kateryna bilokur: 2 posts

Scent Diary : The Colors of Kateryna Bilokur

The colors of Kateryna Bilokur (1900-1961). Born into a peasant family, she learned painting on her own. Her family thought that she brought shame on them by refusing to be “a normal woman”—marry and have children. The Soviet government wanted to showcase that even peasants on Soviet collective farms can do such incredible things, so Bilokur was denied education she sought and a transfer to Kyiv. In 1954, her paintings were praised by Pablo Picasso when he saw them at the international exhibition in Paris. But that praise didn’t materialize into anything significant for Bilokur. She died in poor health a few years later.

Look at these rich colors and the splendor of these flowers. Imagine a place where all flowers bloom at the same time.

Scent Diary is a place to write your observations about the scents around you. Whether you write down 1 recollection or 10 matters less than simply reminding yourself to smell. You can add as many comments as you wish. You can comment today or over the course of the week; this thread will always be open. Of course, do share what perfume you’re wearing or what particularly good scented products you’ve discovered.

While looking through my articles, I found this article that I wrote a few years ago but that still remains popular and often-read: A to Z Tips for Enjoyable, Affordable and Rewarding Perfume Hobby. If you have any tips to add, I’d love to hear them.

Photography by Bois de Jasmin

Postcard from Ukraine : Lavra and Cornflowers

One of my first rituals on returning to Kyiv is to visit the Kyivo-Pecherska Lavra, the 11th century Monastery of the Caves, to see the painting of Ukrainian artist Kateryna Bilokur (1900-1961) in The Museum of Ukrainian Decorative Folk Art. At a time when the only acceptable art style was socialist realist, her paintings of flowers were subversive. She was refused admittance to art school or even a transfer out of her village, although her paintings were exhibited abroad as a showcase for the success of Communism–“see, even our peasants can create art.” Pablo Picasso once said of her work, “If we had an artist of this level of skill, we would make the whole world talking about her!”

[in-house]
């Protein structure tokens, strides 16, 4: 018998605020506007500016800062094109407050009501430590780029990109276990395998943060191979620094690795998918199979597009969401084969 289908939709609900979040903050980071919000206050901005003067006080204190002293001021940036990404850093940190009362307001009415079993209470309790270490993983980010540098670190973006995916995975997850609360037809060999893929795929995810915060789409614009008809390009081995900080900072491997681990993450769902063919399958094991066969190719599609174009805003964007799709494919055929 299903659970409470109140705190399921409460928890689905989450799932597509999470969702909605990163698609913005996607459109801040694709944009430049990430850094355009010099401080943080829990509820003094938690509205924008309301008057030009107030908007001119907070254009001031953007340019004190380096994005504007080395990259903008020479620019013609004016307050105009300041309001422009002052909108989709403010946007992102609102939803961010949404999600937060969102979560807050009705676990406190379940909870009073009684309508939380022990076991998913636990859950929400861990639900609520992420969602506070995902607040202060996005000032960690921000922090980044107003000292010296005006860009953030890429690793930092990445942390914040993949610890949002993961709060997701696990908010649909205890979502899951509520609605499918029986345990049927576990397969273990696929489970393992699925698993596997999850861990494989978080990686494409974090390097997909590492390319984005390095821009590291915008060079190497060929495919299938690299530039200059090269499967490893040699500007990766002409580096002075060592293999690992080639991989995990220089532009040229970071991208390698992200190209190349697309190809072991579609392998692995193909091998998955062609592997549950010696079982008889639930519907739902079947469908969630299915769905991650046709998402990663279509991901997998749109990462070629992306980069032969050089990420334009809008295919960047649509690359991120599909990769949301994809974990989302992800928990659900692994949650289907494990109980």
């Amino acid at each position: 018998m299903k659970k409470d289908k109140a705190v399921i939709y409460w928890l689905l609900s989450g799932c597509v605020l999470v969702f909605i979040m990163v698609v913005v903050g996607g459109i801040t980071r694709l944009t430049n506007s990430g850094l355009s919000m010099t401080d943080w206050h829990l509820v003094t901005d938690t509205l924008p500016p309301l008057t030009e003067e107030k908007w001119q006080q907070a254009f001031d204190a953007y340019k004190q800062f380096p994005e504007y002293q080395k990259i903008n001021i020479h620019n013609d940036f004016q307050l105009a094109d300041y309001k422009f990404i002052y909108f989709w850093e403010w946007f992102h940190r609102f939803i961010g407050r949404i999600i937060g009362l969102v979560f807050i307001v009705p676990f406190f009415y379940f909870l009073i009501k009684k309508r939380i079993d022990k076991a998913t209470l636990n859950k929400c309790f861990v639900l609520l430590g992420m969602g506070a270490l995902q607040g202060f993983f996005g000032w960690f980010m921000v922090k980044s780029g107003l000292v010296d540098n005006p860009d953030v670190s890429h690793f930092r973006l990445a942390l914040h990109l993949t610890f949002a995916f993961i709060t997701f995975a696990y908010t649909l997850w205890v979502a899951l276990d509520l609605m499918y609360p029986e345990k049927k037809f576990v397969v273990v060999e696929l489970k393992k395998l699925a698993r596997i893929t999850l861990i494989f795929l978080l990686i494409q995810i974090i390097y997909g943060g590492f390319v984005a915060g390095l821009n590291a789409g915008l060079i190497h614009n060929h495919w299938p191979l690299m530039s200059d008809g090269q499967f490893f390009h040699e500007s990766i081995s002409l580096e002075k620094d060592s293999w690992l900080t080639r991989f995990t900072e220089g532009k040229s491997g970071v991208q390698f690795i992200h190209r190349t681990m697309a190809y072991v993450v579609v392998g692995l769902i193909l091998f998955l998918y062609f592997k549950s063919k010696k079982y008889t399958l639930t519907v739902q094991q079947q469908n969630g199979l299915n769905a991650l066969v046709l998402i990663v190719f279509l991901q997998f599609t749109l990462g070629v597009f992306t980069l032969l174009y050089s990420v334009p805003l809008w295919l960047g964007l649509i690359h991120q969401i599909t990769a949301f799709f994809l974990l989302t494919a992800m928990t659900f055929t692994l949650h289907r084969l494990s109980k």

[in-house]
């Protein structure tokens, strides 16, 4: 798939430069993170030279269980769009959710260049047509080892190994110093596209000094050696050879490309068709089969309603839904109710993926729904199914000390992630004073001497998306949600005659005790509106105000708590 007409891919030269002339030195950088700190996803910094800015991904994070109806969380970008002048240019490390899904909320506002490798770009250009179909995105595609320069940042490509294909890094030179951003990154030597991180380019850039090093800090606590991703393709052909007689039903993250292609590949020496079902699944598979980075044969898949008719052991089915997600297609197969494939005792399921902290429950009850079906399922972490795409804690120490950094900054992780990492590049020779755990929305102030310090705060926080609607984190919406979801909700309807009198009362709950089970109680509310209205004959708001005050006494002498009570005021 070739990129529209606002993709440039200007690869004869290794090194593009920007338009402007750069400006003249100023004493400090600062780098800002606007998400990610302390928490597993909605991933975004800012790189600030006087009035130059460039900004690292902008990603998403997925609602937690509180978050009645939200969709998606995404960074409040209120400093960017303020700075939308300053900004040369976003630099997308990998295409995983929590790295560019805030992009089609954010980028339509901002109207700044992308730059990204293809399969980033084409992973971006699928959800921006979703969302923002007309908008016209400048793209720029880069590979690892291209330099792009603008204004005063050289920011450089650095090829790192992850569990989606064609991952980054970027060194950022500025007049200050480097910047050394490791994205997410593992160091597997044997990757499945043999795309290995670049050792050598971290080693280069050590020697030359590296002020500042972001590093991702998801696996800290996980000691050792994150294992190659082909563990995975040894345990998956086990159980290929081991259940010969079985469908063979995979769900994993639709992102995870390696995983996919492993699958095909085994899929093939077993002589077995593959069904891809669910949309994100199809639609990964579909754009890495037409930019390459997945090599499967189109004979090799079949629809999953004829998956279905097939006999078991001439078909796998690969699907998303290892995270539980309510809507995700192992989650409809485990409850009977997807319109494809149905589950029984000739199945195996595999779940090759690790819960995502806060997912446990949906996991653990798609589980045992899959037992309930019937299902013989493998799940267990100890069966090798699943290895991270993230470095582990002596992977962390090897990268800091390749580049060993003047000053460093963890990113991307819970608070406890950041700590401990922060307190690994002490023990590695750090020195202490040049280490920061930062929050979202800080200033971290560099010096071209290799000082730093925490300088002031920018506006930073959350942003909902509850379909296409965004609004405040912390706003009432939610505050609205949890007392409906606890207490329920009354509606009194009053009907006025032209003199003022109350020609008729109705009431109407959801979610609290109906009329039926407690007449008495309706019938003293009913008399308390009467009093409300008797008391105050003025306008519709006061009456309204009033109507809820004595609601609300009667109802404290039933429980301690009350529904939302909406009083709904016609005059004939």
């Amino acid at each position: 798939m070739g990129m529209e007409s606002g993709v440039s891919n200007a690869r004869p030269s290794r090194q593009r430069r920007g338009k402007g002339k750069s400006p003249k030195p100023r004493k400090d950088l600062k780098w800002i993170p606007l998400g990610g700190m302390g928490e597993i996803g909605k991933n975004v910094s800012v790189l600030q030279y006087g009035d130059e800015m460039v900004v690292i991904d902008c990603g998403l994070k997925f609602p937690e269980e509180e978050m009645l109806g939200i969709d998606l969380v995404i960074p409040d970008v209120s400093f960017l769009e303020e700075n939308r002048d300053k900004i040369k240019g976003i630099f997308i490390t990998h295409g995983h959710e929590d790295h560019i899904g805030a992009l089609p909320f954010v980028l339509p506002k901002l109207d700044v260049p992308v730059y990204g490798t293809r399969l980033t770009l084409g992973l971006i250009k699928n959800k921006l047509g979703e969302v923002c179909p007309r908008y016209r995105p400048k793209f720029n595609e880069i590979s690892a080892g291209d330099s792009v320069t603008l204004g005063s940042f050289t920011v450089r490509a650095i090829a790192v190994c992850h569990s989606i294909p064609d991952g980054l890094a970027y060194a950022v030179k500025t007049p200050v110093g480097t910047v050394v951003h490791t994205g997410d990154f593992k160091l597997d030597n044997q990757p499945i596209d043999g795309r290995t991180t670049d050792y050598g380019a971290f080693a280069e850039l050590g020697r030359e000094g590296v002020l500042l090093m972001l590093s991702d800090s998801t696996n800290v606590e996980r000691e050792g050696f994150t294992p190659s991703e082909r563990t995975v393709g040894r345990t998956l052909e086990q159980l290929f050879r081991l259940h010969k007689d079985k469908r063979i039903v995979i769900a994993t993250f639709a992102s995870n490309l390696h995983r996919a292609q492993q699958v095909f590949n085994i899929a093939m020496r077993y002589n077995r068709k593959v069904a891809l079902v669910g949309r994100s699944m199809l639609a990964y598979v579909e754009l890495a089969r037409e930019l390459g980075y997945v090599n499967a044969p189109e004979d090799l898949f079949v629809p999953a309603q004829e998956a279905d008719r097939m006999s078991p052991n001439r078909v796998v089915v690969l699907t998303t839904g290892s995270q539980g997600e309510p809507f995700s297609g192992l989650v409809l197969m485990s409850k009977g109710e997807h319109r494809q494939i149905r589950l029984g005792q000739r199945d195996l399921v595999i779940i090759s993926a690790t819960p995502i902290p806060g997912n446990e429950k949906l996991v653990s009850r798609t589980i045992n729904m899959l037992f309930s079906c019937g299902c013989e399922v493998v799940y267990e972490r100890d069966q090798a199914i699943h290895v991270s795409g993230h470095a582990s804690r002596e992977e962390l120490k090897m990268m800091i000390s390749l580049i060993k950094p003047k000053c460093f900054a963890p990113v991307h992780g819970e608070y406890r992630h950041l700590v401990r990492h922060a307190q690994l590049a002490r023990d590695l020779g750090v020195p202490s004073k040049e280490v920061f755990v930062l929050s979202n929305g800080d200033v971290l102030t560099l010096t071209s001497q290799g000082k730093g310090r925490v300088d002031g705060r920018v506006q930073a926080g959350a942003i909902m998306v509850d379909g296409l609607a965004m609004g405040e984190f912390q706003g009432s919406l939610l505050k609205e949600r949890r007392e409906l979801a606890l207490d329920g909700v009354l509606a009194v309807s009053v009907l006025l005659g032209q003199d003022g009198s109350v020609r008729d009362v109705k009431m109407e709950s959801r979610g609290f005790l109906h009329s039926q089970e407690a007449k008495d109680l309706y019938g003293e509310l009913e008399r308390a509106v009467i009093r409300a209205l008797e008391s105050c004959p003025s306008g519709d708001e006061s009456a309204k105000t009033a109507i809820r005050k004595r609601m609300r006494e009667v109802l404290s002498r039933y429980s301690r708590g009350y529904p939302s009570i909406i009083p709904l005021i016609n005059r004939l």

Those of you who shall be joining me on the Ukrainian Scent and Taste Adventure this year will be discovering more about Ukrainian art as part of the trip. And those who are planning a trip to Kyiv shouldn’t miss a visit to the Lavra complex. I recommend setting aside a whole day for it, because besides The Museum of Ukrainian Decorative Folk Art and the stunning churches (each with different wall paintings), you can descend into the caves bearing the remnants of the saints who came to this hill above the Dnieper River as early as 1057.

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